Star Anise is a beautiful, unique spice that has a warm but intense anise flavour.
Learn more about this spice, including where it comes from, where to buy it, and how to cook with it!
Star Anise is, by far, the prettiest spice in my cupboard.
These fragrant little pods look more like delicate wood carvings than something you would cook with! Yet, they're a key ingredient in many dishes that we know and love.
Where Does It Come From?
Star anise is the name given to the anise-scented fruit of an aromatic evergreen tree called Illicium verum. This tree is native to Southern China, as well as Vietnam, but is now also grown in India, Japan and the Philippines.
The fruit is harvested before it has ripened, and then is dried in the sun before being used a spice.
A dried star anise pod is dark brown, star-shaped and contains a pea-sized seed in each of its pointed segments.
However, most of the time when you buy star anise, the pods are not perfectly intact.
If you purchase your star anise from a reputable retailer, you're more likely to get whole pods. Whereas star anise that is sold in bulk at big box grocery stores are likely to be broken into smaller pieces.
What Does It Taste Like?
Dried star anise pods are not only beautiful, but intensely flavourful. So much so, that it's recommended to use restraint when flavouring dishes with this spice.
The flavour of star anise is, unsurprisingly, similar to anise seed (although it can be more bitter).
While both plants contain the essential oil anethole (which gives that warm anise flavour), they are otherwise botanically unrelated.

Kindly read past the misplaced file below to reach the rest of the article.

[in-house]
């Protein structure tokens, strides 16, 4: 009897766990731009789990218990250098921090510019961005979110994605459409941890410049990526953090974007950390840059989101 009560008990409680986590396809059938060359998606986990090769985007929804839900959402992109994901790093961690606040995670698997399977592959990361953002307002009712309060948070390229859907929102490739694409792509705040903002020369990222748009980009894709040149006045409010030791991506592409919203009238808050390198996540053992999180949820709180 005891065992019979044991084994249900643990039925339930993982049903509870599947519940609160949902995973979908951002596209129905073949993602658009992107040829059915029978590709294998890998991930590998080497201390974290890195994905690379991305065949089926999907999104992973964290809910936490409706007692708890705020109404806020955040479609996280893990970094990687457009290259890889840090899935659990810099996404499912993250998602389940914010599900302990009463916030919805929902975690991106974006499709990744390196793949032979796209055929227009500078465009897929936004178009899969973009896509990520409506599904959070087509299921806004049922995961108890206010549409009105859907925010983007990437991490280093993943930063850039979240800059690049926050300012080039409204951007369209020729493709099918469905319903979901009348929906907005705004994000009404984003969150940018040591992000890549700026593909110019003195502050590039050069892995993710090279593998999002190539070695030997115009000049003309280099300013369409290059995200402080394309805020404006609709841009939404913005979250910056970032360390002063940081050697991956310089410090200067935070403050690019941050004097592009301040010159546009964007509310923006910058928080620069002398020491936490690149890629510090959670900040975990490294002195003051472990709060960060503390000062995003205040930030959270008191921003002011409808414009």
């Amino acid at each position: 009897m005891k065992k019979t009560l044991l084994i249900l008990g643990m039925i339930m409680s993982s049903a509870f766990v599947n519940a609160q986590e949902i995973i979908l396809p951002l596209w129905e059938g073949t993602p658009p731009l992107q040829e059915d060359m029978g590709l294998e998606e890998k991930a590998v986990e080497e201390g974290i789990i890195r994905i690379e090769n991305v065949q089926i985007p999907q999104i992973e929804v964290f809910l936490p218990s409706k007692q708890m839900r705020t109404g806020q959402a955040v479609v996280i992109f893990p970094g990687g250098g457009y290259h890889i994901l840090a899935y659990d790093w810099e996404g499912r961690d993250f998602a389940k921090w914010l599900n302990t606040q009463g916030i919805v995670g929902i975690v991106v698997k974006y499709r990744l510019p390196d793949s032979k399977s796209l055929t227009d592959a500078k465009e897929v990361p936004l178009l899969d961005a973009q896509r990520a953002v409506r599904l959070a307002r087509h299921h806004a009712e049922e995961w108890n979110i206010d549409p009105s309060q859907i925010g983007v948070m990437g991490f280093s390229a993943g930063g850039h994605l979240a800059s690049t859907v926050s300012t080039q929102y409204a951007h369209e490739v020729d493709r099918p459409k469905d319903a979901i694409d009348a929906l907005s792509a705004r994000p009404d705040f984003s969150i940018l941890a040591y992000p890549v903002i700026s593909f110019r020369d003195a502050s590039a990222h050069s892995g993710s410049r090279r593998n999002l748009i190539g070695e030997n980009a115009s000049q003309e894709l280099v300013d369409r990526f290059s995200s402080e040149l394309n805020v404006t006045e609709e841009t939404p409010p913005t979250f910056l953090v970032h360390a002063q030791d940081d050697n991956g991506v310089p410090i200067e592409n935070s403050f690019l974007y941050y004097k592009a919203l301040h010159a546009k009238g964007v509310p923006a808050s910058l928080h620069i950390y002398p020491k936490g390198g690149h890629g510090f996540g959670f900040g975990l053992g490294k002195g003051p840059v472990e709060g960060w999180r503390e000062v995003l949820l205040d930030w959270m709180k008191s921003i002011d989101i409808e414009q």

While some people liken the flavour of star anise to licorice, I actually think it’s closer to fennel.
What is Star Anise Used For?
Even if you're not familiar with star anise, chances are that you may have already tasted it.
Did you know that star anise is one of the five spices in Chinese five-spice powder?
It's also one of the predominant flavours in Vietnamese pho (a soup with a fragrant broth), and Sambuca (an Italian liqueur).
It's also not uncommon to see whole star anise pods in Indian biryanis, along with other whole spices.
Where to Buy It?
Star Anise is sold whole, in pieces, and ground into a powder.
Packages of whole star anise can be expensive, since it takes a lot of work to gather the spice and keep its shape intact.
The packages I usually buy have some whole pieces and lots of broken pieces. These packages are more affordable, and I don't feel bad about crushing the broken bits (save the whole ones for garnish!).
Last year I splurged and bought a can of whole star anise from a Canadian spice retailer called Spice Trekkers. The flavour of those pods was excellent and there were very few small broken pieces in the can.